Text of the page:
Posted on February 7, 2015 at 8:32 AM
Chronic Pain — The Invisible Public Health Crises
A Call for Moral Leadership
“I am an invisible man. No I am not a spook like those who haunted Edgar Allen Poe: Nor am I one of your Hollywood movie ectoplasms. I am a man of substance, of flesh and bone, fiber and liquids- and I might even be said to possess a mind. I am invisible, simply because people refuse to see me.”
– Ralph Ellison
Ralph Ellison’s famous novel, The Invisible Man, starts with this passage, which also reminds me of the problem of chronic pain. The Institute of Medicine (IOM) report, Relieving Pain in America, documented the more than 100 million Americans (almost 1 in 3 and surely someone whom you know and love) suffers from chronic pain, at an economic cost of $6 billion and an incalculable psychological cost. We named pain as a “disease” because of its profound effects on the brain and its interference with multiple domains of the quality of life of sufferers. The committee identified chronic pain as a public health problem, given the sheer numbers affected, and the opportunities to intervene to prevent acute pain from becoming chronic pain. However, the report is now almost four years old, and it is fair to say has not really moved the needle in doing what we implored in the IOM report—“changing the way in which pain is judged, managed and perceived.” Why is that?
Because pain is subjective — and therefore difficult to measure by the usual medical tests — it is often doubted. As someone once said, my pain is real, your pain is in doubt. Also, we live in profound cultural ambivalence about pain. Cultural icons such as Julius Caesar and Albert Schweitzer have been quoted as saying that pain is worse than death, but there is also an ethos of “no pain, no gain.” Medical interventions, particularly powerful opioid drugs such as morphine and oxycodone, although essential to manage acute and persistent pain, come with a cost of many side effects and may induce psychological dependence in some. Persons in pain and their doctors fear addiction, although we do not truly know the risk of addiction in persons taking opioids who have not abused recreational or illicit drugs. For these and other reasons, on an individual and societal level, we prefer to ignore the problem of chronic pain, unless confronted by it in our personal lives.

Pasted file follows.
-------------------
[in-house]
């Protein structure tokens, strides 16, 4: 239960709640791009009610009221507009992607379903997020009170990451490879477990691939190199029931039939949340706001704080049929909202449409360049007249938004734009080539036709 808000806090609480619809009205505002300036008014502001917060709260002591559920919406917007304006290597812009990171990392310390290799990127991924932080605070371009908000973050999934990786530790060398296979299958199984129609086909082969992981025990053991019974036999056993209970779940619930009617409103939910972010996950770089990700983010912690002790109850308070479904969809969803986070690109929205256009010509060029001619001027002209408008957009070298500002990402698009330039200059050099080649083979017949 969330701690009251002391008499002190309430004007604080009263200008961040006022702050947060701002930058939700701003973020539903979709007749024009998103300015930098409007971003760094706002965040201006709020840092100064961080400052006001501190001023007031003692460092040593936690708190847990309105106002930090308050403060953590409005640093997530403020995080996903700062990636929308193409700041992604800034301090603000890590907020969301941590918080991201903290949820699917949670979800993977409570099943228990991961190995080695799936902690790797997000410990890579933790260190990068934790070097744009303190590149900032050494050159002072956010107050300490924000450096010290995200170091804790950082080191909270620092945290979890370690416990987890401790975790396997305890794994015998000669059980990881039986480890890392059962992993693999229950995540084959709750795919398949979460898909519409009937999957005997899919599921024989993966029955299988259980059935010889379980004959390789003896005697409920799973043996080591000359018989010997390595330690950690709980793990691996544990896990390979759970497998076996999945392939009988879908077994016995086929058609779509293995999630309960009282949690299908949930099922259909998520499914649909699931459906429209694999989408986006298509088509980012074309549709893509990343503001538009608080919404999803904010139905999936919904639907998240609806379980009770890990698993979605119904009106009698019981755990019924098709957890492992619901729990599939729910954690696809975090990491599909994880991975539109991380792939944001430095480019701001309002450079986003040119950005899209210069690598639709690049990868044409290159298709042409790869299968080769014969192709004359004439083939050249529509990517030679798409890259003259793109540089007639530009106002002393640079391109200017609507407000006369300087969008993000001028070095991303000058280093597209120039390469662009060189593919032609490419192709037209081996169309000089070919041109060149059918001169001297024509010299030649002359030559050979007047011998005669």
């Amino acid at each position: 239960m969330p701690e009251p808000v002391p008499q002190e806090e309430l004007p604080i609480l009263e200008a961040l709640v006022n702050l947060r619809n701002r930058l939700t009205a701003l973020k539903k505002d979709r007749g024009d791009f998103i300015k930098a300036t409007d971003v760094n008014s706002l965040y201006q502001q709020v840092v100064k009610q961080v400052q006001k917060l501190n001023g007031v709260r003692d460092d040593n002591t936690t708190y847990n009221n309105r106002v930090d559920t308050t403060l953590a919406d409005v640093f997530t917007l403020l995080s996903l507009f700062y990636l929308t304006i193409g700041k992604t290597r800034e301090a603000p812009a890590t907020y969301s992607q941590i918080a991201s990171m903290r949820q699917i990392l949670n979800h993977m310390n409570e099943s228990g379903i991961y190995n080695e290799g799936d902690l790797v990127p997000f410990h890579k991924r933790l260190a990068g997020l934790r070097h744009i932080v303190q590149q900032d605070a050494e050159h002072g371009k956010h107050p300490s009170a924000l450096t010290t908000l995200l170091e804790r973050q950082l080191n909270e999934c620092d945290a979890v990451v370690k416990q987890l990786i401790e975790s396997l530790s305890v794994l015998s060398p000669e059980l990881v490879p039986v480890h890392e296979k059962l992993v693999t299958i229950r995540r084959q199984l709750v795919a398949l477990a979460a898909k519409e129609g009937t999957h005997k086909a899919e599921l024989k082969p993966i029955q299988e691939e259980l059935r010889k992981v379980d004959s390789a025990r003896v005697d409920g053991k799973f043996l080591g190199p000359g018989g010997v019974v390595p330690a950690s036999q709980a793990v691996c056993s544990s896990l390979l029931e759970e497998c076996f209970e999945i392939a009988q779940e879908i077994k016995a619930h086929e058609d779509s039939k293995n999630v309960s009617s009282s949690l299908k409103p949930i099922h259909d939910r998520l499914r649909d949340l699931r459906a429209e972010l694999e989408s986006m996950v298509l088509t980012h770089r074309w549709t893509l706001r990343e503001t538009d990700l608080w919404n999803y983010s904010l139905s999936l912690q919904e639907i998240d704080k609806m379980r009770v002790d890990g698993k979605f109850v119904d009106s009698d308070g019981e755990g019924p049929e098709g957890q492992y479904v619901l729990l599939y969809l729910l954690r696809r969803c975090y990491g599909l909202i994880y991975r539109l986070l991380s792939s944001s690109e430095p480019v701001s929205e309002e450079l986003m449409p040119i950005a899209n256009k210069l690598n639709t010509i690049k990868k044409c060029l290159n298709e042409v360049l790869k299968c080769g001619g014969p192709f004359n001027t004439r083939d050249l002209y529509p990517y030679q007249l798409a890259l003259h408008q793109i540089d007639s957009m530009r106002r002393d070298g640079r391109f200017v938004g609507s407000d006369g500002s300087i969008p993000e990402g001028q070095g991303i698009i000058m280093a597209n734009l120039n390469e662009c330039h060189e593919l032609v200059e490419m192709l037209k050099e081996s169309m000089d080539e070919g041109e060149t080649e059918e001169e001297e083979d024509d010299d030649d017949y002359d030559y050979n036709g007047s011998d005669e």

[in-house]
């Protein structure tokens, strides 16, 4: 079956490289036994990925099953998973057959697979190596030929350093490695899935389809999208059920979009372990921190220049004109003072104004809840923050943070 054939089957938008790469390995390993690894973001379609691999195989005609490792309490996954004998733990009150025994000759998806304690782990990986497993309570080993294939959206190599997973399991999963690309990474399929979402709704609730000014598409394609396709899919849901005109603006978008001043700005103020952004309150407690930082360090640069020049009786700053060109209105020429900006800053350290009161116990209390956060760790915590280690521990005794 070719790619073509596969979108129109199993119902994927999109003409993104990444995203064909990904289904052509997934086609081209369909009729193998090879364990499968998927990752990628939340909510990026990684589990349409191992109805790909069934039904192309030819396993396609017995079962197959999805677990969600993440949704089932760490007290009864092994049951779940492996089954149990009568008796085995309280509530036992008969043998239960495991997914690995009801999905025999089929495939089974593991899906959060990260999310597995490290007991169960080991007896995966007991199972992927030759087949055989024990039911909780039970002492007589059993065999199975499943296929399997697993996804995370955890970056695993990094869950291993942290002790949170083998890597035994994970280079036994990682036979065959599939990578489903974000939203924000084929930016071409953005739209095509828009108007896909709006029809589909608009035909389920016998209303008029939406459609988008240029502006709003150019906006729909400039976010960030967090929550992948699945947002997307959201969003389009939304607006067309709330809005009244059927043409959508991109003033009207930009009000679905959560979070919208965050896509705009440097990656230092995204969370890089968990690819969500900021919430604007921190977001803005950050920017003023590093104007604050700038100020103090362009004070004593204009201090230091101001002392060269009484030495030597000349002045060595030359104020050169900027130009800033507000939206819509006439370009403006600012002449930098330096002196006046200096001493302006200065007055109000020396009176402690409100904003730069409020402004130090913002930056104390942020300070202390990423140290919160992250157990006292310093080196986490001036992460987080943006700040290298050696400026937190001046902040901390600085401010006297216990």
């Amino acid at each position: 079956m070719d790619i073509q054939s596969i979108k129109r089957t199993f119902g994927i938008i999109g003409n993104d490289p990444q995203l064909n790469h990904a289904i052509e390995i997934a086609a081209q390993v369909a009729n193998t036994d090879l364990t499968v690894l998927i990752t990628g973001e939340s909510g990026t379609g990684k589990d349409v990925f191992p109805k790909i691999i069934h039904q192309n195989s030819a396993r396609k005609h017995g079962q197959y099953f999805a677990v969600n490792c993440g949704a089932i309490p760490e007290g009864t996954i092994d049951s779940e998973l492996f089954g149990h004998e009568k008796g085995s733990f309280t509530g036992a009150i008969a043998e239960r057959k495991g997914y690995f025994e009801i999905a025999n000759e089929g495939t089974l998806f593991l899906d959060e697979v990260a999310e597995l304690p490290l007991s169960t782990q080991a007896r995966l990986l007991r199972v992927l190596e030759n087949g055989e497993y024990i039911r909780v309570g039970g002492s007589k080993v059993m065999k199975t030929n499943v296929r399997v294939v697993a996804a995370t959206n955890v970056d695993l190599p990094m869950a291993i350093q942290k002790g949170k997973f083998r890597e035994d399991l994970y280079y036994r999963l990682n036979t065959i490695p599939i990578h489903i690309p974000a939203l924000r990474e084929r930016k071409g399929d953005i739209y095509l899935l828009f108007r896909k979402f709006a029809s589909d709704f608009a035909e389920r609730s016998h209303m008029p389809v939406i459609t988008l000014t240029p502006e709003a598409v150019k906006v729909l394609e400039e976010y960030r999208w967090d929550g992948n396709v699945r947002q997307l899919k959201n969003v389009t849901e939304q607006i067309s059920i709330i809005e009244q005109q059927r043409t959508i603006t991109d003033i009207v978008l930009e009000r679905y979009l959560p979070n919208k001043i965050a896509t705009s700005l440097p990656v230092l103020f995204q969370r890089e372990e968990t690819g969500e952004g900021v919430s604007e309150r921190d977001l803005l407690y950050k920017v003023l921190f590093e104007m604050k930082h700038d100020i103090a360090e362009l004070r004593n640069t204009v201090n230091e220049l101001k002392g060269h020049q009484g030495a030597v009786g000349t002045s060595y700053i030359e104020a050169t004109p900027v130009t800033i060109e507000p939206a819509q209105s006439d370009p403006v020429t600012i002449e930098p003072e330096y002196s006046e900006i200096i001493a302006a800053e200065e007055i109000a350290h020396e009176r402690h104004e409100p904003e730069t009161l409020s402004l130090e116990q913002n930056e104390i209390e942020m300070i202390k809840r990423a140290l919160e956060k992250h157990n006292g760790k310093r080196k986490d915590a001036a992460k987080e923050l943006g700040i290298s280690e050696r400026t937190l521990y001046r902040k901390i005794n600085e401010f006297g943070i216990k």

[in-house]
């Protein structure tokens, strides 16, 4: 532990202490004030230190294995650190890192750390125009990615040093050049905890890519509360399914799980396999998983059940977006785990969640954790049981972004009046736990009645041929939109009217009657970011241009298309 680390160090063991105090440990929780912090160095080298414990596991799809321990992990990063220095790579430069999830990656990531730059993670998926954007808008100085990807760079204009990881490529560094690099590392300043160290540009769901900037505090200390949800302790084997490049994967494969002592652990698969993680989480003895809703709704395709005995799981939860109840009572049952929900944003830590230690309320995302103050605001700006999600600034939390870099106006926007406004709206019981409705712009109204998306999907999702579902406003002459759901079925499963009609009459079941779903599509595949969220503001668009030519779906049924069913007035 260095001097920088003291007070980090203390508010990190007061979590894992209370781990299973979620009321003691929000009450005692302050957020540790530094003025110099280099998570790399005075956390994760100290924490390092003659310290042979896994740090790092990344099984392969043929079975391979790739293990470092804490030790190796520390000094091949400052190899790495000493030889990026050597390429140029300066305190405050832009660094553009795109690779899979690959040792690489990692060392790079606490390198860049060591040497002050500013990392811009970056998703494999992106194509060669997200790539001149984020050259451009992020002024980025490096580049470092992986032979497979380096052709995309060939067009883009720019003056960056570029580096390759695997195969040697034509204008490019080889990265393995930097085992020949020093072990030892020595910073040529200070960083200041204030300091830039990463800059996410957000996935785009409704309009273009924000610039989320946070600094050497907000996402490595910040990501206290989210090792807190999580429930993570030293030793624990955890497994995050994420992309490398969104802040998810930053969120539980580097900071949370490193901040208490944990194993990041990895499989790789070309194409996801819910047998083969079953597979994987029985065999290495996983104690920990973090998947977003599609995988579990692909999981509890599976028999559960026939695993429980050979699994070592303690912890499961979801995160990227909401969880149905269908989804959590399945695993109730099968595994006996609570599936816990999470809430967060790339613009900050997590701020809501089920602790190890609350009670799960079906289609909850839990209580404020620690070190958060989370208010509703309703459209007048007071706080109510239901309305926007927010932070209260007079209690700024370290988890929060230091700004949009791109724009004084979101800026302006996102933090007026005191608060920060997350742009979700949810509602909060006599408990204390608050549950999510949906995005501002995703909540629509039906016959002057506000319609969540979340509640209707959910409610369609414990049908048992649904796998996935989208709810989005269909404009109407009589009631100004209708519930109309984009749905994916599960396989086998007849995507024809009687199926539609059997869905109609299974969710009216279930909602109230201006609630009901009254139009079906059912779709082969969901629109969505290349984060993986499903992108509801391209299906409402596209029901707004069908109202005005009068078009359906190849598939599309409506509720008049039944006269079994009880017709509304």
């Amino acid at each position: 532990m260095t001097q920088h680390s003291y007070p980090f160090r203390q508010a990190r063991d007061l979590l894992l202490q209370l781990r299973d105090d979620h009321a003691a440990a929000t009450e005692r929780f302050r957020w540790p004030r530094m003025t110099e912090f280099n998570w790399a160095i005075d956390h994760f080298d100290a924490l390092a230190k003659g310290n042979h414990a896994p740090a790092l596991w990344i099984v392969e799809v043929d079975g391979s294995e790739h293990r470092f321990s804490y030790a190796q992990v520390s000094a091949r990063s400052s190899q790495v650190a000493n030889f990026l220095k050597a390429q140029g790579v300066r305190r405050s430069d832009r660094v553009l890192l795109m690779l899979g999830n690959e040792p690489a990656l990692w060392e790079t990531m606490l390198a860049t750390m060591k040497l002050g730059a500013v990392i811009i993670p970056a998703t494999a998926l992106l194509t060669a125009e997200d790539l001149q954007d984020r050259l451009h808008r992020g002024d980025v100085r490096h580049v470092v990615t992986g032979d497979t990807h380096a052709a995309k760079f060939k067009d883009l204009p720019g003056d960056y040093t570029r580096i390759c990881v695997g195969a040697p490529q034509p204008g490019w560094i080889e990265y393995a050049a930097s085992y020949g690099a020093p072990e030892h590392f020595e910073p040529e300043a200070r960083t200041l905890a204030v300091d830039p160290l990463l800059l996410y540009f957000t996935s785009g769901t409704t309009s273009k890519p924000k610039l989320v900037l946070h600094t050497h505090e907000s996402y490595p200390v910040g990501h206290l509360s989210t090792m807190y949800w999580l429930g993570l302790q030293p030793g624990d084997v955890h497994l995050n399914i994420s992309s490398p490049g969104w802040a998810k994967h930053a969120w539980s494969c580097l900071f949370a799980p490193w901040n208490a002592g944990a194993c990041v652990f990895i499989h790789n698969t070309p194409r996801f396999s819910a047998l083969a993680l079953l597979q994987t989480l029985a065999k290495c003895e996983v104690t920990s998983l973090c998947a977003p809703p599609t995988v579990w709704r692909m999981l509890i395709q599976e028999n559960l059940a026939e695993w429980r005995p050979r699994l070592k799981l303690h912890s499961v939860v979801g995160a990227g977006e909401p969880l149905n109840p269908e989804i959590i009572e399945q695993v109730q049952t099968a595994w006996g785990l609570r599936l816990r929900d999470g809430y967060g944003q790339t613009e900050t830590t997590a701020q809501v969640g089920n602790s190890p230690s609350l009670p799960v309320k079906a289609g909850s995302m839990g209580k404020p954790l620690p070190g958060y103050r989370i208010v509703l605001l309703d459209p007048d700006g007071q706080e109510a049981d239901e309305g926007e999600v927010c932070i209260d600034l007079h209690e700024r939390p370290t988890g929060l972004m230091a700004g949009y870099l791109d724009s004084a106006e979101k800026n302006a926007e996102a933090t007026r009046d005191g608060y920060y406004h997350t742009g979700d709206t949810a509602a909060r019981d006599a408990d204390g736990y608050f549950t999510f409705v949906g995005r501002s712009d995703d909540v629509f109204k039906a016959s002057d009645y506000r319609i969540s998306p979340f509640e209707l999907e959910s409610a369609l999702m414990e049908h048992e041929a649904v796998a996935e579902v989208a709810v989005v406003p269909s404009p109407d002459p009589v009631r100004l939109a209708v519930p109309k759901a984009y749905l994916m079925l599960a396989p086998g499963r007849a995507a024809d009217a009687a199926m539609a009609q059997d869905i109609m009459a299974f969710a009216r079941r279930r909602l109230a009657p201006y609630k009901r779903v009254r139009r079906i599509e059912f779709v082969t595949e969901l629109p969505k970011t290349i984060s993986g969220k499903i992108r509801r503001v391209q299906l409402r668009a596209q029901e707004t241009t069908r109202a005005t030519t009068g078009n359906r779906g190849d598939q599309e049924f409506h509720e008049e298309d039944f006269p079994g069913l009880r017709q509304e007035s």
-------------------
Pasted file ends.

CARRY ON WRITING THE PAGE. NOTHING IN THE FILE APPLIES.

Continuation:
So how do we advance the moral imperative to address pain and suffering in contemporary medical practice, as required by our ethical codes and professional oaths? How do we bring the invisible suffering of so many to light and work to alleviate it? I think we commit ourselves to five big goals:
1. We advocate for more and better science to understand the underlying neuroscience of pain production and modulation. This requires advocacy at the NIH and other federal agencies to fund worthy science related to pain mechanisms and clinical trials of pain treatments.
2. We advocate for more and better drug development, including the creation of abuse deterrent opioid formulations and novel non-opioid based analgesics. This will require advocacy for effective public-private partnerships between the pharmaceutical industry, academia and federal agencies.
3. We advocate and demand better education of health care professionals to live up to their obligations to be competent and to attend to pain and suffering in their patients. We also advocate for better public education so that persons suffering with chronic pain understand that this is a disease, and not subject to quick fixes.
4. We advocate and demand better policy solutions to provide sustainable and patient-centric interdisciplinary pain treatment programs that truly address patient and provider needs.
5. Finally, we need effective collaboration on a shared policy agenda between pain specialists and substance abuse specialists to advocate for comprehensive, rehabilitation-focused care for chronic pain, and greater access to substance abuse treatment for those persons who have a dual diagnosis of chronic pain and addiction.
These are my thoughts. What do you think?
Richard Payne, MD
John B. Francis Chair, Bioethics
Center for Practical Bioethics
Esther Colliflower Professor of Medicine and Divinty